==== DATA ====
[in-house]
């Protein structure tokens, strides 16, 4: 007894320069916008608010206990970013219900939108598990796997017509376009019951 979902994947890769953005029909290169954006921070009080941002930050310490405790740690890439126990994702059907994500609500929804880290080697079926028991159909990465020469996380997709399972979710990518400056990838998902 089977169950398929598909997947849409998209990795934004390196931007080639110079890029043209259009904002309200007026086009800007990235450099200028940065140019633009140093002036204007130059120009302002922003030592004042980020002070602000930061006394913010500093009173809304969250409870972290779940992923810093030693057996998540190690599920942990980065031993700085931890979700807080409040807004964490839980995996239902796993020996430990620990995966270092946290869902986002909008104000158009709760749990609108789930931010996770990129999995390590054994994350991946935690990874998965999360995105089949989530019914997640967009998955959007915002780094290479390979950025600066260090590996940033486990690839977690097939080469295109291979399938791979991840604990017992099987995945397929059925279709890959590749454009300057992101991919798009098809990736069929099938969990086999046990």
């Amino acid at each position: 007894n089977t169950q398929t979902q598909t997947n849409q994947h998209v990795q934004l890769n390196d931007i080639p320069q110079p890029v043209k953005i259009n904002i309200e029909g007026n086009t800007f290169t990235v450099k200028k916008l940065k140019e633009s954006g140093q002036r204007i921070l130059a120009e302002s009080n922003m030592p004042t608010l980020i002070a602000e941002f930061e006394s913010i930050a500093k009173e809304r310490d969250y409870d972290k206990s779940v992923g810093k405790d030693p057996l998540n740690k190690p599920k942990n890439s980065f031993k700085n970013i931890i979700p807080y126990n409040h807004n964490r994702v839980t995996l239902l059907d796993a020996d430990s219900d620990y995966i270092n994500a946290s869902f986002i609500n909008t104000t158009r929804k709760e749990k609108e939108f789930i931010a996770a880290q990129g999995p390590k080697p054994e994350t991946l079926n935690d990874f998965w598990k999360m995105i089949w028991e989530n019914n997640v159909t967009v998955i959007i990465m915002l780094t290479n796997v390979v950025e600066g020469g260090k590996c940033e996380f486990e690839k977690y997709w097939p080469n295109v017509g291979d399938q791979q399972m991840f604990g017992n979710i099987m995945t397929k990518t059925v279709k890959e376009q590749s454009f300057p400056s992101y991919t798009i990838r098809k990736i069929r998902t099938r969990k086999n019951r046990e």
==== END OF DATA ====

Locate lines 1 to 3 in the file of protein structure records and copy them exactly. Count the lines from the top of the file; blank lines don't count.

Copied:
[in-house]
């Protein structure tokens, strides 16, 4: 007894320069916008608010206990970013219900939108598990796997017509376009019951 979902994947890769953005029909290169954006921070009080941002930050310490405790740690890439126990994702059907994500609500929804880290080697079926028991159909990465020469996380997709399972979710990518400056990838998902 089977169950398929598909997947849409998209990795934004390196931007080639110079890029043209259009904002309200007026086009800007990235450099200028940065140019633009140093002036204007130059120009302002922003030592004042980020002070602000930061006394913010500093009173809304969250409870972290779940992923810093030693057996998540190690599920942990980065031993700085931890979700807080409040807004964490839980995996239902796993020996430990620990995966270092946290869902986002909008104000158009709760749990609108789930931010996770990129999995390590054994994350991946935690990874998965999360995105089949989530019914997640967009998955959007915002780094290479390979950025600066260090590996940033486990690839977690097939080469295109291979399938791979991840604990017992099987995945397929059925279709890959590749454009300057992101991919798009098809990736069929099938969990086999046990």
């Amino acid at each position: 007894n089977t169950q398929t979902q598909t997947n849409q994947h998209v990795q934004l890769n390196d931007i080639p320069q110079p890029v043209k953005i259009n904002i309200e029909g007026n086009t800007f290169t990235v450099k200028k916008l940065k140019e633009s954006g140093q002036r204007i921070l130059a120009e302002s009080n922003m030592p004042t608010l980020i002070a602000e941002f930061e006394s913010i930050a500093k009173e809304r310490d969250y409870d972290k206990s779940v992923g810093k405790d030693p057996l998540n740690k190690p599920k942990n890439s980065f031993k700085n970013i931890i979700p807080y126990n409040h807004n964490r994702v839980t995996l239902l059907d796993a020996d430990s219900d620990y995966i270092n994500a946290s869902f986002i609500n909008t104000t158009r929804k709760e749990k609108e939108f789930i931010a996770a880290q990129g999995p390590k080697p054994e994350t991946l079926n935690d990874f998965w598990k999360m995105i089949w028991e989530n019914n997640v159909t967009v998955i959007i990465m915002l780094t290479n796997v390979v950025e600066g020469g260090k590996c940033e996380f486990e690839k977690y997709w097939p080469n295109v017509g291979d399938q791979q399972m991840f604990g017992n979710i099987m995945t397929k990518t059925v279709k890959e376009q590749s454009f300057p400056s992101y991919t798009i990838r098809k990736i069929r998902t099938r969990k086999n019951r046990e």